Fewer events strike with such startling swiftness and potentially deadly consequences as Sudden Cardiac Arrest (SCA), a condition that affects more than 350,000 Americans each year and of which nine out of 10 victims die. This Sudden Cardiac Arrest Awareness Month, Steward sat down with Arvind Gireesh, MD, and Shyam Bhakta, MD, to better understand this disease that strikes people of all ages (including children) who otherwise may appear to be healthy.
What is Sudden Cardiac Arrest?
“Sudden Cardiac Arrest is the sudden loss of all heart activity (i.e., the heart stops beating), which can cut off the circulation of oxygen to vital organs and lead to unconsciousness and death,” explains Dr. Gireesh.
The most significant risk factor for SAC is having a history of heart disease such as coronary artery disease, prior heart attacks, or arrythmias. Older adults and men are at a higher risk for cardiac arrest, and black men and women are also more likely to die from out-of-hospital sudden cardiac arrest than white men and women. Other risk factors for SAC include:
- Smoking and excessive alcohol consumption
- Family history of cardiac issues
- Existing conditions such as diabetes, high blood pressure, and obesity
What are the Signs of Sudden Cardiac Arrest?
There are some key symptoms to keep an eye out for when diagnosing sudden cardiac arrest. “The first sign of SCA is loss of consciousness or fainting, which happens when the heart stops beating,” says Dr. Gireesh. “Before fainting, many patients report feeling dizzy or lightheaded. Other symptoms can include chest pain, shortness of breath, nausea, shaking, or vomiting before losing consciousness.”
What Can You Do to Help Someone Experiencing Sudden Cardiac Arrest?
“If you witness someone experiencing the symptoms of sudden cardiac arrest, immediately shout for help and ask for someone to call 911 for emergency medical care,” says Dr. Bhakta. “Next, begin checking the patient’s breathing; if the person is not breathing or is gasping for air, begin CPR with compressions and continue CPR until medical personnel arrive at the scene.”
What is the Difference Between Sudden Cardiac Arrest and a Heart Attack?
People often confuse SCA with a heart attack. However, the two medical conditions are significantly different and require unique treatment plans.
While a heart attack occurs when blood flow to the heart is blocked, SCA occurs when the heart malfunctions and suddenly stops beating. Additionally, those experiencing sudden cardiac arrest immediately fall into unconsciousness, while heart attacks often cause patients to remain conscious while experiencing pain, shortness of breath, or feeling faint and becoming sweaty. The appropriate responses to the two medical conditions also differ.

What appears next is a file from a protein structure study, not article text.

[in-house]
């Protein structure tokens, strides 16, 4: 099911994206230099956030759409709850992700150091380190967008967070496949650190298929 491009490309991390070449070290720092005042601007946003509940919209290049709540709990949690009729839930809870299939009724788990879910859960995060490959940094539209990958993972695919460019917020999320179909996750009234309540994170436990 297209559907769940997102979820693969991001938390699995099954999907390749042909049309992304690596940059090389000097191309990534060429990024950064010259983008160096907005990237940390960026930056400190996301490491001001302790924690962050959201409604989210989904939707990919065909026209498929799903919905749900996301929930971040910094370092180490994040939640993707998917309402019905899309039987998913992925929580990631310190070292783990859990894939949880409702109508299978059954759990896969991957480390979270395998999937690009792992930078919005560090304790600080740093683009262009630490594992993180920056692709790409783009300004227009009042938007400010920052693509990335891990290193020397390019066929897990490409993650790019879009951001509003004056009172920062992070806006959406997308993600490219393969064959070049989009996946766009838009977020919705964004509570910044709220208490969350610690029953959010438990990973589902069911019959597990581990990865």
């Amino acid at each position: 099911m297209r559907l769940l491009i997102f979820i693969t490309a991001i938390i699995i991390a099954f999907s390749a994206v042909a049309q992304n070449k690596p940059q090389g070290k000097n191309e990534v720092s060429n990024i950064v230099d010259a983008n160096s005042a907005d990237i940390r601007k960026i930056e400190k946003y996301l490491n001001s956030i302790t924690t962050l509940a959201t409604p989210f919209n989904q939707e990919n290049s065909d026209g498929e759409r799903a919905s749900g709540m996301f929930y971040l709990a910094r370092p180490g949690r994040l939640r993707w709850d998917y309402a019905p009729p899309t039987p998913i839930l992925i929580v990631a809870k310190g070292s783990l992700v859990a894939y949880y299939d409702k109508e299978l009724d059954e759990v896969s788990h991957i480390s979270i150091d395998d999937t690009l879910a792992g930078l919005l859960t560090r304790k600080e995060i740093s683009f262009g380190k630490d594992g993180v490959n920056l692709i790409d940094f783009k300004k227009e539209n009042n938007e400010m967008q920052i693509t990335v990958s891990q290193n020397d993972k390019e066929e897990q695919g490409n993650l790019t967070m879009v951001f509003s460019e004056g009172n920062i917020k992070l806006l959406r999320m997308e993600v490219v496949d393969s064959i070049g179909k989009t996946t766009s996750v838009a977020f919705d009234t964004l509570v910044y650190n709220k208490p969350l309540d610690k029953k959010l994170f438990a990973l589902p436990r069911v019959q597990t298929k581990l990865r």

“If someone is experiencing the symptoms of a heart attack, it is critical that onlookers call 911 first,” says Dr. Bhakta. “But if someone is experiencing sudden cardiac arrest, immediately begin administering CPR while asking for others to call 911.”
What are Tips for Preventing Sudden Cardiac Arrest?
“Preventing sudden cardiac arrest requires a combination of awareness, lifestyle modifications, and medical interventions—a focus on maintaining a healthy heart and adopting a heart-healthy lifestyle,” advises Dr. Bhakta. Some of these critical steps include:
- Regular physical activity
- Maintaining a healthy diet
- Stop smoking and avoid excessive alcohol use
- Screening for family history of sudden cardiac arrest
- Regular cardiovascular check-ups
If you or a loved one have questions about Sudden Cardiac Arrest, or to find a doctor or schedule an appointment, visit Steward DoctorFinder™.
Arvind Gireesh, MD, Interventional Cardiologist at Holy Family Hospital
Arvind Gireesh, MD, FACC, FSCAI is a board-certified interventional cardiologist and Director of the Cardiac Catheterization Laboratory at Steward Holy Family Hospital in Methuen, Massachusetts. He brings with him experience as Medical Director of the Cardiac Catheterization Laboratory and the Nanticoke Vein Center in Seaford, Delaware. Previously, Dr. Gireesh held positions as an interventional cardiologist at Exeter Hospital, Exeter, NH, Brockton Memorial Hospital, Brockton, MA, Nanticoke Memorial Hospital, Seaford, Delaware and as an Attending Physician, Hospitalist Group Langone Medical Center, New York, New York.
Dr. Gireesh is board certified in internal medicine, cardiovascular disease, and interventional cardiology. He received his medical degree at Saba University School of Medicine, Saba, Netherlands Antilles and completed fellowships in cardiovascular medicine and interventional cardiology at St. Vincent Hospital in Worcester, MA. He has been published in numerous clinical journals, and is licensed to practice in Delaware, New Hampshire, New York state, and Massachusetts.
Shyam Bhakta, MD, Interventional Cardiologist at Trumbull Regional and Sharon Regional Medical Center
Shyam Bhakta, MD, MBA, earned his medical degree from Wayne State University School of Medicine in Detroit, Michigan and completed an Internal Medicine residency at University Hospitals in Cleveland. Dr. Bhakta then completed a fellowship in cardiovascular disease at University Hospitals and a fellowship in Interventional Cardiology at University of Colorado Affiliated Hospitals in Denver, Colorado. Dr. Bhakta is board-certified in both Interventional Cardiology and Nuclear Cardiology and has clinical interest in cardiovascular disease, coronary angiography, angioplasty and stent placement, and medical management of cardiovascular disease.
To find a doctor or schedule an appointment, visit Steward DoctorFinder™.